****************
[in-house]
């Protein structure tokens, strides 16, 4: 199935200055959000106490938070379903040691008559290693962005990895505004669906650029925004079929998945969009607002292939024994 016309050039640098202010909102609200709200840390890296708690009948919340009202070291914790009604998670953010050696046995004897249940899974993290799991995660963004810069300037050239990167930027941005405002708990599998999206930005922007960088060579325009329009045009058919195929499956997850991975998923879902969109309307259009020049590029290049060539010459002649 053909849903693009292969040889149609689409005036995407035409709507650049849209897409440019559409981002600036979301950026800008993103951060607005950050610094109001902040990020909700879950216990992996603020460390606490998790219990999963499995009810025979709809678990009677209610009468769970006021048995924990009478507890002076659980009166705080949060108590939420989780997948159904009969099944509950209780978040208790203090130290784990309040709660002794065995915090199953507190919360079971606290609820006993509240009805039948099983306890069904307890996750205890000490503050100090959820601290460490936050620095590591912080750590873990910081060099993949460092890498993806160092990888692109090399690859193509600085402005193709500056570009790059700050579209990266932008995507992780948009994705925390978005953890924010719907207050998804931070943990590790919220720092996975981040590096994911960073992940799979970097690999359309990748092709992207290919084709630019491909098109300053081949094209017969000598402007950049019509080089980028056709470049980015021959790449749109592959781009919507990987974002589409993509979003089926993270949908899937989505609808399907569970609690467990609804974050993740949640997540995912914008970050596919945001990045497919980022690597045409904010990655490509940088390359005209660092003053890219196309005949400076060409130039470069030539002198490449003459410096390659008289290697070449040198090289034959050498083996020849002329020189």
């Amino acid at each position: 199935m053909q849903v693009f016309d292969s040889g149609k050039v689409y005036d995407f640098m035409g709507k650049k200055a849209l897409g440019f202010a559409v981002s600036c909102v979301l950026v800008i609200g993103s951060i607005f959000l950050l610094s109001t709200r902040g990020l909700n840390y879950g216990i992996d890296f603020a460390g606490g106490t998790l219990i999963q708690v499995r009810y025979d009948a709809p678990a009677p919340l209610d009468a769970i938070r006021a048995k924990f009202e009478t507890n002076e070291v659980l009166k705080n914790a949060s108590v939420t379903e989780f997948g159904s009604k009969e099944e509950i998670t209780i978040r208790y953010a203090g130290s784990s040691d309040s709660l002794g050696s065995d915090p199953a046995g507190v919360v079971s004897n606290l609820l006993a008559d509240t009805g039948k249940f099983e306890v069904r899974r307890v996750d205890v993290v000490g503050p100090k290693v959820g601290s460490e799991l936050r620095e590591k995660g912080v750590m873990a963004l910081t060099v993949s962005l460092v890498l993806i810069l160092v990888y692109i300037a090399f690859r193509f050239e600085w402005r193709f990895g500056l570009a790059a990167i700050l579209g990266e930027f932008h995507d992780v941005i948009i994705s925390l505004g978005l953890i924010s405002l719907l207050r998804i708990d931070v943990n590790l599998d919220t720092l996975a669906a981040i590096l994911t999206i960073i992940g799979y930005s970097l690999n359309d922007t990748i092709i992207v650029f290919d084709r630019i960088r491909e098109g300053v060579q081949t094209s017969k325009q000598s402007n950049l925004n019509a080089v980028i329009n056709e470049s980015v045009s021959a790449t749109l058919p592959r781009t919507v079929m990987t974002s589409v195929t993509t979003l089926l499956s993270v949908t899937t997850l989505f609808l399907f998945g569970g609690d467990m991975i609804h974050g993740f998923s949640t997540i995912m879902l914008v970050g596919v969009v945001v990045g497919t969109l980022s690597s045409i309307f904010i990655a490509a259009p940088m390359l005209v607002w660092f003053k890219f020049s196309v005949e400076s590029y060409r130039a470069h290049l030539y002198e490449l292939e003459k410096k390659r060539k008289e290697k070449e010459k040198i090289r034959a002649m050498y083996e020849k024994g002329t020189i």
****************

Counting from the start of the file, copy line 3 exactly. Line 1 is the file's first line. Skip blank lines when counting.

């Amino acid at each position: 199935m053909q849903v693009f016309d292969s040889g149609k050039v689409y005036d995407f640098m035409g709507k650049k200055a849209l897409g440019f202010a559409v981002s600036c909102v979301l950026v800008i609200g993103s951060i607005f959000l950050l610094s109001t709200r902040g990020l909700n840390y879950g216990i992996d890296f603020a460390g606490g106490t998790l219990i999963q708690v499995r009810y025979d009948a709809p678990a009677p919340l209610d009468a769970i938070r006021a048995k924990f009202e009478t507890n002076e070291v659980l009166k705080n914790a949060s108590v939420t379903e989780f997948g159904s009604k009969e099944e509950i998670t209780i978040r208790y953010a203090g130290s784990s040691d309040s709660l002794g050696s065995d915090p199953a046995g507190v919360v079971s004897n606290l609820l006993a008559d509240t009805g039948k249940f099983e306890v069904r899974r307890v996750d205890v993290v000490g503050p100090k290693v959820g601290s460490e799991l936050r620095e590591k995660g912080v750590m873990a963004l910081t060099v993949s962005l460092v890498l993806i810069l160092v990888y692109i300037a090399f690859r193509f050239e600085w402005r193709f990895g500056l570009a790059a990167i700050l579209g990266e930027f932008h995507d992780v941005i948009i994705s925390l505004g978005l953890i924010s405002l719907l207050r998804i708990d931070v943990n590790l599998d919220t720092l996975a669906a981040i590096l994911t999206i960073i992940g799979y930005s970097l690999n359309d922007t990748i092709i992207v650029f290919d084709r630019i960088r491909e098109g300053v060579q081949t094209s017969k325009q000598s402007n950049l925004n019509a080089v980028i329009n056709e470049s980015v045009s021959a790449t749109l058919p592959r781009t919507v079929m990987t974002s589409v195929t993509t979003l089926l499956s993270v949908t899937t997850l989505f609808l399907f998945g569970g609690d467990m991975i609804h974050g993740f998923s949640t997540i995912m879902l914008v970050g596919v969009v945001v990045g497919t969109l980022s690597s045409i309307f904010i990655a490509a259009p940088m390359l005209v607002w660092f003053k890219f020049s196309v005949e400076s590029y060409r130039a470069h290049l030539y002198e490449l292939e003459k410096k390659r060539k008289e290697k070449e010459k040198i090289r034959a002649m050498y083996e020849k024994g002329t020189i």